The oxidation of blood plasma and low density lipoprotein components by chemically generated singlet oxygen.J Biol Chem 1993; 268(25):18502-6JB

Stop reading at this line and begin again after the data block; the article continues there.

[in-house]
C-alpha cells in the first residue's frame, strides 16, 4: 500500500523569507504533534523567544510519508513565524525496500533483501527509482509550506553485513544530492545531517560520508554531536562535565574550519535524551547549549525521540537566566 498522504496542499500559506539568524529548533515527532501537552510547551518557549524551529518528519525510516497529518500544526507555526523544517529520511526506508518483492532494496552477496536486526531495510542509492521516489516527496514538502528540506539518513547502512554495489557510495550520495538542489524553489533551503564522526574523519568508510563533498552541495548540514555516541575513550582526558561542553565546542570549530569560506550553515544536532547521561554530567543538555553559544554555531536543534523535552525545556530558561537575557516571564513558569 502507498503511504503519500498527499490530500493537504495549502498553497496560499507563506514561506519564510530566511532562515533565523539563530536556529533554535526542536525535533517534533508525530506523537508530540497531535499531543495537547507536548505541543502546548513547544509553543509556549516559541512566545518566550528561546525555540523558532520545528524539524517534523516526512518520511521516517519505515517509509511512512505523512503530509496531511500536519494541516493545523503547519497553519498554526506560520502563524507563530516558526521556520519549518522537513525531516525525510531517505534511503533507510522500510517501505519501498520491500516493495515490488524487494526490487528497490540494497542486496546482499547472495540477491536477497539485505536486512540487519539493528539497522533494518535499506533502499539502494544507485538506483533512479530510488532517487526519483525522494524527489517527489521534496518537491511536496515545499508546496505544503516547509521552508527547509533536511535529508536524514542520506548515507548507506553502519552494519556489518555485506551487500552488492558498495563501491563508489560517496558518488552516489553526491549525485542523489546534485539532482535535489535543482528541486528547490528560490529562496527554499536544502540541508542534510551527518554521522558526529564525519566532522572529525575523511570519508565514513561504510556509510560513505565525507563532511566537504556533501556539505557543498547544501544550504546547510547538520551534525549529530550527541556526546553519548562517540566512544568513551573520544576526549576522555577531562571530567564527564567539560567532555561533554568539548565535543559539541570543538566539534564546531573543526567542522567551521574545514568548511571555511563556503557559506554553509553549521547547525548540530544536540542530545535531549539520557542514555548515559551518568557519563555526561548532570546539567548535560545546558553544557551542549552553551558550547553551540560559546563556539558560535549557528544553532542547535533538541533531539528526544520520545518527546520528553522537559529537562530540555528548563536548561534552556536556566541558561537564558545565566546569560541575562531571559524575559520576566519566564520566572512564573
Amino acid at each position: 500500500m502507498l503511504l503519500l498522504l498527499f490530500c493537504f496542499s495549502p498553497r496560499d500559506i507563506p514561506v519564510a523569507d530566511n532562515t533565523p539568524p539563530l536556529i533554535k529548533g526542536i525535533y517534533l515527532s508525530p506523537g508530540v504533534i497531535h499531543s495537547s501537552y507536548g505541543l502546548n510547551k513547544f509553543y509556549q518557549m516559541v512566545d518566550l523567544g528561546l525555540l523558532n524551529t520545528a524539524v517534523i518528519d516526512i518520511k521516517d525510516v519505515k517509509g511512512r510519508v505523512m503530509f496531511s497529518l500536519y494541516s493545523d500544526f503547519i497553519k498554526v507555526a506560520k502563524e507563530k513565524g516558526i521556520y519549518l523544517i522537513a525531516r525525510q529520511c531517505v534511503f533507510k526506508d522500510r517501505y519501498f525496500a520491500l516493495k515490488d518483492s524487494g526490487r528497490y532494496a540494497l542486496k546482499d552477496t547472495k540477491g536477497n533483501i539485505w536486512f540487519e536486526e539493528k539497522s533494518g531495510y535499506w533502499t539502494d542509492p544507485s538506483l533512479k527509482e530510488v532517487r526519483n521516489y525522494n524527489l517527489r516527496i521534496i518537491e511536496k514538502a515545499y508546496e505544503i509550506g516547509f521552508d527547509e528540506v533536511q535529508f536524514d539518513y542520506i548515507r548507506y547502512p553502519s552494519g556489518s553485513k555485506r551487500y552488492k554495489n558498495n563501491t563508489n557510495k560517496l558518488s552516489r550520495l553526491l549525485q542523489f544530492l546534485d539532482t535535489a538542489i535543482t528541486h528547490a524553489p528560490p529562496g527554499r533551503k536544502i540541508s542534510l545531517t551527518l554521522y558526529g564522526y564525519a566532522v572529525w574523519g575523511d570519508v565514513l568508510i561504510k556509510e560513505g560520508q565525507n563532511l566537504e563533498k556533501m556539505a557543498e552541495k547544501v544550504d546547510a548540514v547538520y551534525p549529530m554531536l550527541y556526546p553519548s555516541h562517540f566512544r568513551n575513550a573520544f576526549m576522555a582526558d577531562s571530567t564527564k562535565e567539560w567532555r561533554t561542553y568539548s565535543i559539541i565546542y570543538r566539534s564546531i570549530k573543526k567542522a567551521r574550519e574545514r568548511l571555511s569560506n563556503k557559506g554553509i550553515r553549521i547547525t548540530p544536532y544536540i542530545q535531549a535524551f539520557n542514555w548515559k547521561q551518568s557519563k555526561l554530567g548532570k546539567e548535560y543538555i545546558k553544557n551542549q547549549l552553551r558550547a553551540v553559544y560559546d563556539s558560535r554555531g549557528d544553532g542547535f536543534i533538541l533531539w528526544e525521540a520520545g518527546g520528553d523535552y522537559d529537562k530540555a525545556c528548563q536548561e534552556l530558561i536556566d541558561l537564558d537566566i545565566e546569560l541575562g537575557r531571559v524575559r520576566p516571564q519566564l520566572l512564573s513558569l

Human blood plasma and freshly isolated LDL were exposed to singlet oxygen (1O2) by thermal decomposition of synthetic endoperoxides. Exposure of blood plasma to 20 mM water-soluble 1O2 generator resulted in the depletion of ascorbate (100%), urate (75%), ubiquinol-10 (65%), protein thiols (50%), and bilirubin (25%), whereas under these conditions the levels of alpha-tocopherol, beta-carotene, and lycopene remained unchanged. The following rates of depletion were obtained by kinetic analysis (moles depleted per 100 mol of 1O2 consumed): protein thiols (5), urate (5), ascorbate (4), bilirubin (1), and ubiquinol-10 (0.008). In contrast, the rates of depletion using the lipid-soluble 1O2 generator were faster for bilirubin (13-fold), protein thiols (9-fold), ubiquinol-10 (8-fold), and ascorbate (5-fold), and slower for urate (2-fold). The formation of lipid hydroperoxides, including mostly cholesteryl linoleate hydroperoxide, was observed in 1O2-treated plasma (0.007-0.009 mol/100 mol 1O2) and LDL solutions (0.086 mol/100 mol 1O2). Based on competition kinetics, we estimate that 98% of 1O2 generated in the aqueous phase of plasma is quenched by components in this phase, mostly by plasma protein (63%; 6% by protein thiols), urate (9%; 5% by chemical quenching), and bilirubin (5%; 1% by chemical quenching). Ascorbate and ubiquinol-10 do not contribute to 1O2 quenching in plasma, and their oxidation is probably mediated secondary species. The remaining 1O2 generated in plasma (2%) diffuses into lipoprotein leading to the formation of lipid hydroperoxides with an efficiency of about 100-fold greater than that compared to aqueous generated 1O2. The principal 1O2 quenchers in LDL include apoB (42%), lycopene and beta-carotene (40%), and alpha-tocopherol (17%). The importance of carotenoids in the quenching of 1O2 in lipoprotein suggest that the beneficial effects of these compounds in health may in part be due to the elimination of this species in biology and medicine.